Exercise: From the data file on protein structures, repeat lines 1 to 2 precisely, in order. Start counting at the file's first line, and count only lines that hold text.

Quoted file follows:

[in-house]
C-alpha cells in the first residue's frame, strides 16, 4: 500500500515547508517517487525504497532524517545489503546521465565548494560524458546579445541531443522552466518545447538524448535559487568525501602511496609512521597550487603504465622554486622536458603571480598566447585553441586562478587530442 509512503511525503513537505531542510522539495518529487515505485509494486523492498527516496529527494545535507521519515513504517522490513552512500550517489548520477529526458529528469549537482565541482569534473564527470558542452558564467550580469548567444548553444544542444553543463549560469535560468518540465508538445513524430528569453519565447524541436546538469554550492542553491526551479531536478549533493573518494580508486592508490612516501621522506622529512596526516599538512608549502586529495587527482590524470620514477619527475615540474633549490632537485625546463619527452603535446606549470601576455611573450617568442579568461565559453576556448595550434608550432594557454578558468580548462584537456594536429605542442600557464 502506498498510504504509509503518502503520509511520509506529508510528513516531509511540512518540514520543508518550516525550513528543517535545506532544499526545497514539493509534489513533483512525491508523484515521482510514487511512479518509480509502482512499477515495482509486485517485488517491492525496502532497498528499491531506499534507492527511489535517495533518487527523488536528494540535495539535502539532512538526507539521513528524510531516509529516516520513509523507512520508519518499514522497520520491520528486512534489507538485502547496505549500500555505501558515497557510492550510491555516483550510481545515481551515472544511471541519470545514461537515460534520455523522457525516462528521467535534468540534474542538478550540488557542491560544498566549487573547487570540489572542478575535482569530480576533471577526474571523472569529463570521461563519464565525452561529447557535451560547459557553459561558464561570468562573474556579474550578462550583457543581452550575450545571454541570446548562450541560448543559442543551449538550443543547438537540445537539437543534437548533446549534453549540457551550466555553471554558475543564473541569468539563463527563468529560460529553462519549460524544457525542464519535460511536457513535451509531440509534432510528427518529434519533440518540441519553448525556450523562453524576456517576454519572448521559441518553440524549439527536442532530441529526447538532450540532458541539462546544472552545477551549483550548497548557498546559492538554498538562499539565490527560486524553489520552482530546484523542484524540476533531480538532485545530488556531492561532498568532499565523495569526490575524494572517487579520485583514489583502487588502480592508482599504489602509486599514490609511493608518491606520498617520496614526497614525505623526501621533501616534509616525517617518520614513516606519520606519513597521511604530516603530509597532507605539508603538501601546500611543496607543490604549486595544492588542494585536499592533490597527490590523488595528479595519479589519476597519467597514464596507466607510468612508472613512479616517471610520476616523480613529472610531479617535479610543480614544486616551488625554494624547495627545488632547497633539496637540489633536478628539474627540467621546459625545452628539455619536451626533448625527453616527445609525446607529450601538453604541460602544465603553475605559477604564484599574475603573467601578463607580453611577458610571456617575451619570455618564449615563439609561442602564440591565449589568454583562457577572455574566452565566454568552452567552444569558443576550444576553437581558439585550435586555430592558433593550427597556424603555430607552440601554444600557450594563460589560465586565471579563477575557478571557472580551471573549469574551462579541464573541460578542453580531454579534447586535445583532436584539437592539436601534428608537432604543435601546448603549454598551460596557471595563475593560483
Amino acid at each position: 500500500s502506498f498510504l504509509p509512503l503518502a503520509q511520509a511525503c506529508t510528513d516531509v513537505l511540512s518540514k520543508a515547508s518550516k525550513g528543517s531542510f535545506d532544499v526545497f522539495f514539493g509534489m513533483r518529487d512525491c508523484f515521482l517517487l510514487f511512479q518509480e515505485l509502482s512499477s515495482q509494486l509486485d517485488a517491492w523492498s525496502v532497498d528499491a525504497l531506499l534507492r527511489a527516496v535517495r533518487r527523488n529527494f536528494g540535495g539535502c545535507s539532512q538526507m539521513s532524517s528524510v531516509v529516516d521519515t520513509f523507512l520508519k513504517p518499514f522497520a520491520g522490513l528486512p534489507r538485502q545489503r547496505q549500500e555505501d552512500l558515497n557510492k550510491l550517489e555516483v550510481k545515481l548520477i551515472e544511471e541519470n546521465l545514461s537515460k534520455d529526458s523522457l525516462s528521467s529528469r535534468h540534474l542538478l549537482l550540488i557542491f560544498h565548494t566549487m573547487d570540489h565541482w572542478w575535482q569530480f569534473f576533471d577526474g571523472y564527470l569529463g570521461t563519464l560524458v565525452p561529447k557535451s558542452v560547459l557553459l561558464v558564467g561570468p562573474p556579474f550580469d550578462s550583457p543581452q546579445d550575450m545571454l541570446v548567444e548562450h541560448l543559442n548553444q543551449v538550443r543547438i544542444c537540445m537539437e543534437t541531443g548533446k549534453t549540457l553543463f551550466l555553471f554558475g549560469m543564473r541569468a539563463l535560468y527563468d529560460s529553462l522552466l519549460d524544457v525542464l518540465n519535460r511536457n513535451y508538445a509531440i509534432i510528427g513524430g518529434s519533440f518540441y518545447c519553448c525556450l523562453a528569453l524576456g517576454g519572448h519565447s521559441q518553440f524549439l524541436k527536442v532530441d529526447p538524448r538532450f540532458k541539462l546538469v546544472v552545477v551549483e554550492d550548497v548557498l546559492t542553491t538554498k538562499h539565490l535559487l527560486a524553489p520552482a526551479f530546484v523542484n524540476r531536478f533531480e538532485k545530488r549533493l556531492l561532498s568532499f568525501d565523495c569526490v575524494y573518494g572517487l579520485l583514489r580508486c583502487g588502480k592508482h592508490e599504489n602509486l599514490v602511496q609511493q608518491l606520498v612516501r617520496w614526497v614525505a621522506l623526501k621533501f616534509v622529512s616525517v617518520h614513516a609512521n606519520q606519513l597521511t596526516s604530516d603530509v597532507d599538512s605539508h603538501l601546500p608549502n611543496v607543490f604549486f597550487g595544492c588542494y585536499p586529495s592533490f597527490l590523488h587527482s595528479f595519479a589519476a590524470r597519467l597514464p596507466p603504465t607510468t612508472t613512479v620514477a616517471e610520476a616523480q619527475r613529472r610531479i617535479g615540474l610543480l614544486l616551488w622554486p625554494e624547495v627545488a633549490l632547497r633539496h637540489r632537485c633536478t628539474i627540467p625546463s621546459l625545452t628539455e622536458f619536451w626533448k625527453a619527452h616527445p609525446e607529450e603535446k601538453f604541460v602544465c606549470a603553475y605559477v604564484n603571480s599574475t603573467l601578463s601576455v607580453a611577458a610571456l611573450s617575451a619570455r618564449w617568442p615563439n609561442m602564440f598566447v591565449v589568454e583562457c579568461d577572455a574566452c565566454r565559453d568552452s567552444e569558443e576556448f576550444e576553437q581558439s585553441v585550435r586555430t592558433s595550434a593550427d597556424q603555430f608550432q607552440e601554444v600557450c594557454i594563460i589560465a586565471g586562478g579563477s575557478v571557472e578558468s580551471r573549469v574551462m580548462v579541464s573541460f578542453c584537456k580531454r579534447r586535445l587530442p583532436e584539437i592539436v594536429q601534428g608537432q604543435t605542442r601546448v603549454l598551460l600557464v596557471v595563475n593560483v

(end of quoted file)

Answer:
[in-house]
C-alpha cells in the first residue's frame, strides 16, 4: 500500500515547508517517487525504497532524517545489503546521465565548494560524458546579445541531443522552466518545447538524448535559487568525501602511496609512521597550487603504465622554486622536458603571480598566447585553441586562478587530442 509512503511525503513537505531542510522539495518529487515505485509494486523492498527516496529527494545535507521519515513504517522490513552512500550517489548520477529526458529528469549537482565541482569534473564527470558542452558564467550580469548567444548553444544542444553543463549560469535560468518540465508538445513524430528569453519565447524541436546538469554550492542553491526551479531536478549533493573518494580508486592508490612516501621522506622529512596526516599538512608549502586529495587527482590524470620514477619527475615540474633549490632537485625546463619527452603535446606549470601576455611573450617568442579568461565559453576556448595550434608550432594557454578558468580548462584537456594536429605542442600557464 502506498498510504504509509503518502503520509511520509506529508510528513516531509511540512518540514520543508518550516525550513528543517535545506532544499526545497514539493509534489513533483512525491508523484515521482510514487511512479518509480509502482512499477515495482509486485517485488517491492525496502532497498528499491531506499534507492527511489535517495533518487527523488536528494540535495539535502539532512538526507539521513528524510531516509529516516520513509523507512520508519518499514522497520520491520528486512534489507538485502547496505549500500555505501558515497557510492550510491555516483550510481545515481551515472544511471541519470545514461537515460534520455523522457525516462528521467535534468540534474542538478550540488557542491560544498566549487573547487570540489572542478575535482569530480576533471577526474571523472569529463570521461563519464565525452561529447557535451560547459557553459561558464561570468562573474556579474550578462550583457543581452550575450545571454541570446548562450541560448543559442543551449538550443543547438537540445537539437543534437548533446549534453549540457551550466555553471554558475543564473541569468539563463527563468529560460529553462519549460524544457525542464519535460511536457513535451509531440509534432510528427518529434519533440518540441519553448525556450523562453524576456517576454519572448521559441518553440524549439527536442532530441529526447538532450540532458541539462546544472552545477551549483550548497548557498546559492538554498538562499539565490527560486524553489520552482530546484523542484524540476533531480538532485545530488556531492561532498568532499565523495569526490575524494572517487579520485583514489583502487588502480592508482599504489602509486599514490609511493608518491606520498617520496614526497614525505623526501621533501616534509616525517617518520614513516606519520606519513597521511604530516603530509597532507605539508603538501601546500611543496607543490604549486595544492588542494585536499592533490597527490590523488595528479595519479589519476597519467597514464596507466607510468612508472613512479616517471610520476616523480613529472610531479617535479610543480614544486616551488625554494624547495627545488632547497633539496637540489633536478628539474627540467621546459625545452628539455619536451626533448625527453616527445609525446607529450601538453604541460602544465603553475605559477604564484599574475603573467601578463607580453611577458610571456617575451619570455618564449615563439609561442602564440591565449589568454583562457577572455574566452565566454568552452567552444569558443576550444576553437581558439585550435586555430592558433593550427597556424603555430607552440601554444600557450594563460589560465586565471579563477575557478571557472580551471573549469574551462579541464573541460578542453580531454579534447586535445583532436584539437592539436601534428608537432604543435601546448603549454598551460596557471595563475593560483